All and Sundry: Uncollected Work 2004-2009 (Fantagraphics)

sundry-header.jpgThis collection of works by Paul Hornschemeier is half-short stories, half-sketchbook, and all worth reading.



208 pages FC; $29.99 hardcover

(W / A: Paul Hornschemeier)


Paul Hornschemeier excels at a sort of cryptic-cute comic that is better read than described. It’s a blend of darkness and sharply delineated perfectionism that, whether he likes it or not, sometimes brings to mind his Chicago contemporary Chris Ware.

What he knows, though, is that he can go places Ware can’t—Hornschemeier’s style is every style. His drawings alternately channel Danny Hellman, "Schoolhouse Rock," Lucian Freud, B. Kliban, and Arnold Roth. Not unlike Dan Clowes, he particularly excels at drawing schmucks, and by this, he makes us feel that we are all schmucks (and of course, we are).

Click for a larger image.His diversity of styles is most apparent in All and Sundry: Uncollected Work 2004-2009, a collection of book and magazine illustrations, posters, T-shirts, CD covers, and work for ‘zines, art shows, and comics. The second half of the volume is sketchbook/journal/convention reproductions, and here is where the reader truly sees his mind at work. Drawings of absurd creatures, dream images, Cubist experiments, people sitting near him in restaurants, caricatures, friends, etc. float around philosophical musings about films, comments overheard, family memories, etc. It’s just a stew of stuff that, like the best sketchbooks, offers an intimate invitation to spy on the ramblings of a formidable creative.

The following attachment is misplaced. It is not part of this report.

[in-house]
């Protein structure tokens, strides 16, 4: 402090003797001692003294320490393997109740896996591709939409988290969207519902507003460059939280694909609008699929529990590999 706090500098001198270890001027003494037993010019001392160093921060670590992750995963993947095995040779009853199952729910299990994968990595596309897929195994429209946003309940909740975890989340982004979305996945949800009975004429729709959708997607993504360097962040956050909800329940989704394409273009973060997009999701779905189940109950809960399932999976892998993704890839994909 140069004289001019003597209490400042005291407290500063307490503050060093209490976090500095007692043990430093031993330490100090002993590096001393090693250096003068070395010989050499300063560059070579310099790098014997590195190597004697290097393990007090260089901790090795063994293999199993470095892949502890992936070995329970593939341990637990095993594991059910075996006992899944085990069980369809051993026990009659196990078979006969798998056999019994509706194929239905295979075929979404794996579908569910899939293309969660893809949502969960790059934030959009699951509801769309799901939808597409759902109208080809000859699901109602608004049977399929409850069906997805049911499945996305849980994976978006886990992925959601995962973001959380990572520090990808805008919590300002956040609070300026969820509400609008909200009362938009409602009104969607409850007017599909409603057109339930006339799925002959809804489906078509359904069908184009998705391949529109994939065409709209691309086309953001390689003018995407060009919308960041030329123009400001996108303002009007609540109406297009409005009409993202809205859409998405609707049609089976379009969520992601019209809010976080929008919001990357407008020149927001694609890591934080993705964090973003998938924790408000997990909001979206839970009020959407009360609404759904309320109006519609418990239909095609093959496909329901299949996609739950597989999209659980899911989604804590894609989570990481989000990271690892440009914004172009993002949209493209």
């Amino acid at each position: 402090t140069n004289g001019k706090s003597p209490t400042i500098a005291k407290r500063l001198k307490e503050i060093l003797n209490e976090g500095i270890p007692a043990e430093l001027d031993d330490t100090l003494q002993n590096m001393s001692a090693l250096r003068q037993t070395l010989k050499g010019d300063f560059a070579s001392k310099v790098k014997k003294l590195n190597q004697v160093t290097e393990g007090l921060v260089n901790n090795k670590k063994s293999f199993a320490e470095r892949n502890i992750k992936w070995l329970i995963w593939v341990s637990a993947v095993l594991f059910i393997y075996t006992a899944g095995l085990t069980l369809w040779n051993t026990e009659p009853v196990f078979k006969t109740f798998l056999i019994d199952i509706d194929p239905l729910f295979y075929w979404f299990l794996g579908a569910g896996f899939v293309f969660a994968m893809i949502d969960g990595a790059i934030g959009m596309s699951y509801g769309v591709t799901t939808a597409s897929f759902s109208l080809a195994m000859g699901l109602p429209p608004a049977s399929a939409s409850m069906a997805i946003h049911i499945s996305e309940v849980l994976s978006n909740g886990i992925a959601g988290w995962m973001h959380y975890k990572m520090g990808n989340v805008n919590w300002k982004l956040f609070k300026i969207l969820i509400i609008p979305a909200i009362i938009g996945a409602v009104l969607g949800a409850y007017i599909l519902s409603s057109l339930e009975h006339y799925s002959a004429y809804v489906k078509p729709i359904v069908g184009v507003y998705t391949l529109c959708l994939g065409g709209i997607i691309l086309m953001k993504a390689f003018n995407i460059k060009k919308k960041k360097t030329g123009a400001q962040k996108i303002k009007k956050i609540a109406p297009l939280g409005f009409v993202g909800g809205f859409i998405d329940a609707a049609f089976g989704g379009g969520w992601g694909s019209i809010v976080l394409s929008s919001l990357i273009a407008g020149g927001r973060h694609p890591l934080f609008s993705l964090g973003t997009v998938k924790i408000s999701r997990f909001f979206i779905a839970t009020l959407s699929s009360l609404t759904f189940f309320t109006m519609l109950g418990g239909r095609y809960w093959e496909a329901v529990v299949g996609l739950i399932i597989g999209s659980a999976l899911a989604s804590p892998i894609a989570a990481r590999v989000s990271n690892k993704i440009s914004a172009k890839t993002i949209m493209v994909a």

Much of it is very tightly controlled. The experimentation that resulted in these visions would seem to have been left on the cutting-room floor, or erased, maybe. The same measure of exacting control is part and parcel of the book’s first half, the finished projects. This guy’s id is reined in by an unyielding superego, or, his right-brain is not unfettered by his left-brain, if you prefer. It’s a level of self-control and perfectionism worthy of Martha Stewart. (For an example of this, compare Hornschemeier’s journal to the recently published journals of Art Spiegelman. The latter lets the messiness of his mind run riot.) 

When his writing and art are clicking, as in "U.S. Grant," a strip shown at a Parisian gallery, it’s just terrific. It imagines General Grant faced with a decision that will likely cost the lives of thousands of Union troops. Pondering what to do, the future president has a boozy fever dream of a giant two-headed horse god that judges him, among other phantasms. It’s rendered just as sharply as can be on Bristol board, which adds to a certain inchoate vibe.

Another highlight, a surprisingly funny account of accepting a less-than-ideal honorarium to speak at a college is reprinted from Fantagraphics’ always-intriguing Mome quarterly. In Hornschemeier’s suspiciously autobiographical-sounding tale, the guest speaker has his revenge when he delivers a brief, improvisational speech to the students about a meaningless dream, punctuated by an exhortation to drink and screw as often possible during the remainder of their college experience. The illustrations are minimal, but the tale’s focus on matters pelvic—farting, bowel movements, and sex—puts the whole guest-speaker racket into its proper perspective.

As satisfying as these pieces were, the collection’s sketchbook-page reproductions were a richer experience for me, a sort of shotgun blast of random fun, as opposed to the precise rifle shots of the other half. The whole package will have a particular appeal for artists and comics creators. It’s awfully professional. | Byron Kerman

Click here for more information and a 12-page excerpt from All and Sundry, courtesy of Fantagraphics.


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